The Precision Medicine World Conference (PMWC), in its 16th installment, will take place in the Santa Clara Convention Center (Silicon Valley) on January 20-23, 2019. The program will traverse innovative technologies, thriving initiatives, and clinical case studies that enable the translation of precision medicine into direct improvements in health care. Conference attendees will have an opportunity to learn first-hand about the latest developments and advancements in precision medicine and cutting-edge new strategies and solutions that are changing how patients are treated.

Agenda highlights:

  • Five tracks will showcase sessions on the latest advancements in precision medicine which include, but are not limited to:
    • AI & Data Science Showcase
    • Clinical & Research Tools Showcase
    • Clinical Dx Showcase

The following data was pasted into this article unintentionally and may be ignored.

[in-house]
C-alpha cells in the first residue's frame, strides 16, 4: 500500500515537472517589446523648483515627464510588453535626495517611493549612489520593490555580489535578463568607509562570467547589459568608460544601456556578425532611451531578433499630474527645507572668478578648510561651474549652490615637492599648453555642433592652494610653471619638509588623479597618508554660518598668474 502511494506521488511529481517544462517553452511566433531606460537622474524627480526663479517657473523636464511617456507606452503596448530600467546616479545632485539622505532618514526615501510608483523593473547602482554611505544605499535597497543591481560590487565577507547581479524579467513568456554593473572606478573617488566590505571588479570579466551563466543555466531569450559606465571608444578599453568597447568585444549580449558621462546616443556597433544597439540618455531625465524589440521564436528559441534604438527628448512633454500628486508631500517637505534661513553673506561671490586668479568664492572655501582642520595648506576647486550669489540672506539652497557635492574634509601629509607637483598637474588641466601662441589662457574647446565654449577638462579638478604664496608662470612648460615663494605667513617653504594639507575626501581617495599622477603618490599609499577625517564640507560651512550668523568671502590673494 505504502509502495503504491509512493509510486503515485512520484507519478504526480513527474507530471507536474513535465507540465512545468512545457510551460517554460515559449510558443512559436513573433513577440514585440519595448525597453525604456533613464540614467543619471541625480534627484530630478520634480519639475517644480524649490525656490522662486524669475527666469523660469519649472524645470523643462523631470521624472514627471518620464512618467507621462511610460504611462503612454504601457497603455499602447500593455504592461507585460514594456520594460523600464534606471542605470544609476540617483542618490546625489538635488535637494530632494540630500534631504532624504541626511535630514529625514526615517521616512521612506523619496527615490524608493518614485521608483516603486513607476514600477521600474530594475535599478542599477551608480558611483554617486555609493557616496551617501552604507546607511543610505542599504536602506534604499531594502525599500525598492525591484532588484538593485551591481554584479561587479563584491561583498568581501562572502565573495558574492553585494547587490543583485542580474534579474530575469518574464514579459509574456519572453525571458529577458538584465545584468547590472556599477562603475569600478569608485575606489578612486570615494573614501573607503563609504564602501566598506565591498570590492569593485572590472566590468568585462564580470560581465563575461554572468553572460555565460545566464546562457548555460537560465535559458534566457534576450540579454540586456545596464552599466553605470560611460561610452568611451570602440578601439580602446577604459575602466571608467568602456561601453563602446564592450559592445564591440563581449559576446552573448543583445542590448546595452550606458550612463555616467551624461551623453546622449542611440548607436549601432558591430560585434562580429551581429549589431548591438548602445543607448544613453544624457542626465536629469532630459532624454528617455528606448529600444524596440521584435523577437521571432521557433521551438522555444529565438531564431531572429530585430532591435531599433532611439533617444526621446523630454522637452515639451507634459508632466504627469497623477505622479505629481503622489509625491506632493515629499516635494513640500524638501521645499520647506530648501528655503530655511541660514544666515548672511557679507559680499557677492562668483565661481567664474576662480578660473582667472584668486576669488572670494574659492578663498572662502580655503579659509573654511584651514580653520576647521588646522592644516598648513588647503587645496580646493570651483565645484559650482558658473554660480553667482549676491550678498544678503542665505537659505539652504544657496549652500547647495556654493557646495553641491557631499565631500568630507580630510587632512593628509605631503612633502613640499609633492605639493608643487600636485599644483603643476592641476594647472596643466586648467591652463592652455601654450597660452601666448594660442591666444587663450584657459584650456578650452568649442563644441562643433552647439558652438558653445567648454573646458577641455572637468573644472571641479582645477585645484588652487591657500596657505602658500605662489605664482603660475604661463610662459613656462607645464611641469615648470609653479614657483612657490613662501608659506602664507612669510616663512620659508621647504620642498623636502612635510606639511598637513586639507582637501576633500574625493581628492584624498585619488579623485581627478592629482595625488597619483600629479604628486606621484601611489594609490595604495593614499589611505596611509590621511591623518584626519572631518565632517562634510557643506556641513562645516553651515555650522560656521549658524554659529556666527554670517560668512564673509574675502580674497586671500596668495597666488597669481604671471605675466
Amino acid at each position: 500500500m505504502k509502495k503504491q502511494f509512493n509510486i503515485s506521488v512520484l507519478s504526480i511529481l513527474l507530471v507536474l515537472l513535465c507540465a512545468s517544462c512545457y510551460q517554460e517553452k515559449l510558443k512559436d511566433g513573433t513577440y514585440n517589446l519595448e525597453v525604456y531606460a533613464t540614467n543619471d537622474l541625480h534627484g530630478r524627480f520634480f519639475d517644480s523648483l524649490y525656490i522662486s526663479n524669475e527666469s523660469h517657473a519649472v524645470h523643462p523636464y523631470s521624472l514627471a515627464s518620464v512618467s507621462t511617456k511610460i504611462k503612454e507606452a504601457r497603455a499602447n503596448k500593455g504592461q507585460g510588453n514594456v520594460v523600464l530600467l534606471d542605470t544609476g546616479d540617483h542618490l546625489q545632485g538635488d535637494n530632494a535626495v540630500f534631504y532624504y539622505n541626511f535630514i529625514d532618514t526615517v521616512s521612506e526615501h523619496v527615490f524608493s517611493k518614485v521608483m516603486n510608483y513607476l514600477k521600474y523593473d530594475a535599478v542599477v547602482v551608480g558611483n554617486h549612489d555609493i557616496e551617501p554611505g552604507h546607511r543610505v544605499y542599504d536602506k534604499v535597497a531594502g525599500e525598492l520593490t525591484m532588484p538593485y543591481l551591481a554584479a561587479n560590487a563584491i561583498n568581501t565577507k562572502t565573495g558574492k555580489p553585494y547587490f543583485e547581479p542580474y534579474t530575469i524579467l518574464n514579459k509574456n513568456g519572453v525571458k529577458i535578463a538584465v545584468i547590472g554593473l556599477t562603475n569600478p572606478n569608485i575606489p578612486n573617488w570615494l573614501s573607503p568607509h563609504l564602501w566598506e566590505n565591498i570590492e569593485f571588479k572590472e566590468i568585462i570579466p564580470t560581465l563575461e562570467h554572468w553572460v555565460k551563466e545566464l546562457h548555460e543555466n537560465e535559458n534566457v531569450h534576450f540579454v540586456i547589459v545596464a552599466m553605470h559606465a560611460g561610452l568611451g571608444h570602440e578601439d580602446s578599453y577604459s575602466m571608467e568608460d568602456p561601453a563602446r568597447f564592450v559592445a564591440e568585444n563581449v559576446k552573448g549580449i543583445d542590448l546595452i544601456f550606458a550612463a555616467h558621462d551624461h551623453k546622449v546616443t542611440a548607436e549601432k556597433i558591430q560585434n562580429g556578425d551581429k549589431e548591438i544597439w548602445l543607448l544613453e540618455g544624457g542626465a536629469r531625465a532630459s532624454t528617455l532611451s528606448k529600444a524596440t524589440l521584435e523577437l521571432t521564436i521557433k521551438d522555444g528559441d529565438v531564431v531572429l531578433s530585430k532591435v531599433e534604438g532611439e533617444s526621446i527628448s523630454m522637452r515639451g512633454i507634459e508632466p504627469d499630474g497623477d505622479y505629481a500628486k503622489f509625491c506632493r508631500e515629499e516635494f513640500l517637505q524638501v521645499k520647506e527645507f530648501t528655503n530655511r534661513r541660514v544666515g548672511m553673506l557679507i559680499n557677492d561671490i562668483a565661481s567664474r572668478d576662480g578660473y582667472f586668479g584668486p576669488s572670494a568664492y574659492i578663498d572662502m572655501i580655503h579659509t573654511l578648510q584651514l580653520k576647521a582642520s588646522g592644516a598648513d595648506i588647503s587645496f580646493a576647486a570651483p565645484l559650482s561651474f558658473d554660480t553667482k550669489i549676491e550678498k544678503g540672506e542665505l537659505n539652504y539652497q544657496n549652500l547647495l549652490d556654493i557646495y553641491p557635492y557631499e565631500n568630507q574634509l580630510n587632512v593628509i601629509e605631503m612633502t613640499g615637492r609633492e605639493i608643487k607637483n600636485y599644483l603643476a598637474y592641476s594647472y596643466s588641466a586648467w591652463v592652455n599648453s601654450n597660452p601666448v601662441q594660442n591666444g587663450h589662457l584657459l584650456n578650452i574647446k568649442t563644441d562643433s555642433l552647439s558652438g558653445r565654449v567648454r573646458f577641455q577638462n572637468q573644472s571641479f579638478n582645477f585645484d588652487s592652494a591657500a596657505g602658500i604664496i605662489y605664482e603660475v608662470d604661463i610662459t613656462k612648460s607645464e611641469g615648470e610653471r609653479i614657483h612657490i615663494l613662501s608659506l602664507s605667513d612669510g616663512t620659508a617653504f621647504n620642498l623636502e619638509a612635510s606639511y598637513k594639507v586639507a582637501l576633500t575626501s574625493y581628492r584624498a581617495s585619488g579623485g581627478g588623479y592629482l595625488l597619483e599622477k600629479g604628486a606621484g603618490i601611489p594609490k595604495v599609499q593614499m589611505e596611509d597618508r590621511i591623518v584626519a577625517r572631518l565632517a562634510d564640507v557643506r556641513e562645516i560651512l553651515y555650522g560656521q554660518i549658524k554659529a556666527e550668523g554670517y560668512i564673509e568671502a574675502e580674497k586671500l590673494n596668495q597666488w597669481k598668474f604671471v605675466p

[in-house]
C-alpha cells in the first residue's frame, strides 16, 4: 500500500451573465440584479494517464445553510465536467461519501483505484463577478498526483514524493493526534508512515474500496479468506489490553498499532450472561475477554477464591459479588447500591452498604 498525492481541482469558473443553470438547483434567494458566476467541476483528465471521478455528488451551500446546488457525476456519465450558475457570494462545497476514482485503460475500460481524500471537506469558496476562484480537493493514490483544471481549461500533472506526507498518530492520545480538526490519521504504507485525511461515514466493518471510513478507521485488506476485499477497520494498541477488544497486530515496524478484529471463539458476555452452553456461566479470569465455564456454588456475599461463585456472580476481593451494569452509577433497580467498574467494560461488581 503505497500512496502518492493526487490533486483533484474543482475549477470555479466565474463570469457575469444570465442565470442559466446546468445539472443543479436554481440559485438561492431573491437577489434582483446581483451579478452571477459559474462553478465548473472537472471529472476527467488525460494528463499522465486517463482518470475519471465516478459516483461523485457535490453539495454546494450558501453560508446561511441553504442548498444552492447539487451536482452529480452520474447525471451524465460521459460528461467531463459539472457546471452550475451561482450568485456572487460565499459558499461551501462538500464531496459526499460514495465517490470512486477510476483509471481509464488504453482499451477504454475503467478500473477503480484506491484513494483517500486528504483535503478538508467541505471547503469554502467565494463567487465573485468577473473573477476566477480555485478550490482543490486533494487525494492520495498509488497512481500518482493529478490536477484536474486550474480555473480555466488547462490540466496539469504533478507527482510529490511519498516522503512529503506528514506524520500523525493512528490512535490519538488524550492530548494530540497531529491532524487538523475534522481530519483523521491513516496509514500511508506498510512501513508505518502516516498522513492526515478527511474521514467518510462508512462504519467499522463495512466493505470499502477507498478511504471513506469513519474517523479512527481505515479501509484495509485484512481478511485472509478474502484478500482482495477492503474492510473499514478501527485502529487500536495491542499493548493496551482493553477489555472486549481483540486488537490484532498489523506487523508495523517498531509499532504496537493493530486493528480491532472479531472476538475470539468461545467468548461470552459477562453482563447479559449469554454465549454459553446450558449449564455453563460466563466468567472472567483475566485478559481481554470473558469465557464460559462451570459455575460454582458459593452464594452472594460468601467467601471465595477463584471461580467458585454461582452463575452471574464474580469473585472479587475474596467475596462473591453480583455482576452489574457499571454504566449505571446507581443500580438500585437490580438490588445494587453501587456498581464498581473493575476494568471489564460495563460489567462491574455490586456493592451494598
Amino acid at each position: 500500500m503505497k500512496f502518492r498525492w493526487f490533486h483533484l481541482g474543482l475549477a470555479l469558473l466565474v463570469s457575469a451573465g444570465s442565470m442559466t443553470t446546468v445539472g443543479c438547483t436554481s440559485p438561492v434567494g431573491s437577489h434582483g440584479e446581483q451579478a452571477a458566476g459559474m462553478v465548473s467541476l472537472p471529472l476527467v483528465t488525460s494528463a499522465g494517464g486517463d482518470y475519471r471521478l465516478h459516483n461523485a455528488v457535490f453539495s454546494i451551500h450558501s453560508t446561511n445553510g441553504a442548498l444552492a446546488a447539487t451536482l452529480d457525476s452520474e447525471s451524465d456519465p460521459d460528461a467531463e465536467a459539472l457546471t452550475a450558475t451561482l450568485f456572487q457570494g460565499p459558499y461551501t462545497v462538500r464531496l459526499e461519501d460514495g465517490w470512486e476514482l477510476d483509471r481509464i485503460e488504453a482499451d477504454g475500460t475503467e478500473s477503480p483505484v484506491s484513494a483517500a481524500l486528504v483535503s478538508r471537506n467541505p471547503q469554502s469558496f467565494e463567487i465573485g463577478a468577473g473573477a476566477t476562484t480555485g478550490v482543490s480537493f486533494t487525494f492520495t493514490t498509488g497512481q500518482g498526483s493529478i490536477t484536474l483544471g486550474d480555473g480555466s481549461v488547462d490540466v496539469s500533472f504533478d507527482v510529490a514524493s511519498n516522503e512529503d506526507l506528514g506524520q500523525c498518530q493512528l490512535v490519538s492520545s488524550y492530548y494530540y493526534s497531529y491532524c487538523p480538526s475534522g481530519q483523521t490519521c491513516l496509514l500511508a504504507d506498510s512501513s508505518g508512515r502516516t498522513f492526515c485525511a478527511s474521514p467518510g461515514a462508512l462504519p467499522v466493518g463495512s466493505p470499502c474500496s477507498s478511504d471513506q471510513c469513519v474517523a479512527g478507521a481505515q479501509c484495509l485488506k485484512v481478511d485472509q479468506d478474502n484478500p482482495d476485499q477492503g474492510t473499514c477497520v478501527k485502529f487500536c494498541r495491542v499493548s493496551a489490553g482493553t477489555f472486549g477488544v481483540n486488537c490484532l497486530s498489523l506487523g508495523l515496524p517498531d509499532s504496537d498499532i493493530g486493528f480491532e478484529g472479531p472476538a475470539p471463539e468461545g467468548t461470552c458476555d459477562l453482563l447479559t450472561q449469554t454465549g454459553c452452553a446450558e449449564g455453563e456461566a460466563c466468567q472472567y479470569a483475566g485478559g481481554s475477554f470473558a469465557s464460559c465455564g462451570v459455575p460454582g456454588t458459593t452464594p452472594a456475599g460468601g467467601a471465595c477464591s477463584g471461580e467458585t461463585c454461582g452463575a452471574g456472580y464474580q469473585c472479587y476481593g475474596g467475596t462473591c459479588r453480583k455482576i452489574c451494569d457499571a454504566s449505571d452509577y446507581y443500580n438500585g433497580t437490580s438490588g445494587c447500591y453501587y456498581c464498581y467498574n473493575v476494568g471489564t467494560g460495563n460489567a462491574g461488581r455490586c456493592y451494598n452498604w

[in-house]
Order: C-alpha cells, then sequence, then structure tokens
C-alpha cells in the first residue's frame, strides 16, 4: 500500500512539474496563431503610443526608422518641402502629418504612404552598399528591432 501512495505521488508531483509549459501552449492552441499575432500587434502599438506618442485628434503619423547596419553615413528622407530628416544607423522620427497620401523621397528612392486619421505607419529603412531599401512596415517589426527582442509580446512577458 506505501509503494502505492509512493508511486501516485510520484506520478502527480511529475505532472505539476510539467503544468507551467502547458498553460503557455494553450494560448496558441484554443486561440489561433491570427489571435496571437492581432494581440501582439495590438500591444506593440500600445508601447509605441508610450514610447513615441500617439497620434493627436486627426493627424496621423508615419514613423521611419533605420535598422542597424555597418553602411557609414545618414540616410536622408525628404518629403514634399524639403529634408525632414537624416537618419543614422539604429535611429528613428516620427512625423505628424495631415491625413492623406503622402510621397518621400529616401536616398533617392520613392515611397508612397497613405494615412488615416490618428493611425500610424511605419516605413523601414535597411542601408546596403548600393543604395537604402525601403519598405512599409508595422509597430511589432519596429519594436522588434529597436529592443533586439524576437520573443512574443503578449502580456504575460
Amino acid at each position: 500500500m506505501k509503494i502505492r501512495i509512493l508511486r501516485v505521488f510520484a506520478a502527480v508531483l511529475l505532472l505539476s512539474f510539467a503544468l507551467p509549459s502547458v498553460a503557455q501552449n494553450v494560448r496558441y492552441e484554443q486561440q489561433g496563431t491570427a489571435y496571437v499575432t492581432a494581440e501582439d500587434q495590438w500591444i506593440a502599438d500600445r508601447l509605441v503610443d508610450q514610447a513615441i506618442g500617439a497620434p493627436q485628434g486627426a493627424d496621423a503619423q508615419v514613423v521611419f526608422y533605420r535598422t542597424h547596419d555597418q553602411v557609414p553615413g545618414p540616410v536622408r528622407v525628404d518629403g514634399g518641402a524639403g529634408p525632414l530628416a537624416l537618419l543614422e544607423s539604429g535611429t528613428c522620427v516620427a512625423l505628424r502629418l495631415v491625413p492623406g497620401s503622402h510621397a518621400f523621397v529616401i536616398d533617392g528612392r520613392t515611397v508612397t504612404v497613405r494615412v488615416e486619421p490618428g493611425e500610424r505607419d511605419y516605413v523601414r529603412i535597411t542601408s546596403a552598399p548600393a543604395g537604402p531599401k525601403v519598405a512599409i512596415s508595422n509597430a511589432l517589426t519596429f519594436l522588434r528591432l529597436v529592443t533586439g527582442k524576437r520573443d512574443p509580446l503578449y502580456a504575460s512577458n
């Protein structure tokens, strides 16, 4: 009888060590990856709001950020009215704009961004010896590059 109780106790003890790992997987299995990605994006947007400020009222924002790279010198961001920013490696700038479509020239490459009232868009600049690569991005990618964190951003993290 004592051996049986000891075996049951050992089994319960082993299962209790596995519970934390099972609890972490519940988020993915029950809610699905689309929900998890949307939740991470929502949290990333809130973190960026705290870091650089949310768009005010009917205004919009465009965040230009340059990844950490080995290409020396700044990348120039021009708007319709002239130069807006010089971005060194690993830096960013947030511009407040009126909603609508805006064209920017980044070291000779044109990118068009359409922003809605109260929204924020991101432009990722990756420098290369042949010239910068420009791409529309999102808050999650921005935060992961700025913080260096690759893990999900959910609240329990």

• Creating Clinical Value with Liquid Biopsy ctDNA, etc.
    • Digital Health/Health and Wellness
    • Digital Phenotyping
    • Diversity in Precision Medicine
    • Drug Development (PPPs)
    • Early Days of Life Sequencing
    • Emerging Technologies in PM
    • Emerging Therapeutic Showcase
    • FDA Efforts to Accelerate PM
    • Gene Editing
    • Genomic Profiling Showcase
    • Immunotherapy Sessions & Showcase
    • Implementation into Health Care Delivery
    • Large Scale Bio-data Resources to Support Drug Development (PPPs)
    • Microbial Profiling Showcase
    • Microbiome
    • Neoantigens
    • Next-Gen. Workforce of PM
    • Non-Clinical Services Showcase
    • Pharmacogenomics
    • Point-of Care Dx Platform
    • Precision Public Health
    • Rare Disease Diagnosis
    • Resilience
    • Robust Clinical Decision Support Tools
    • Wellness and Aging Showcase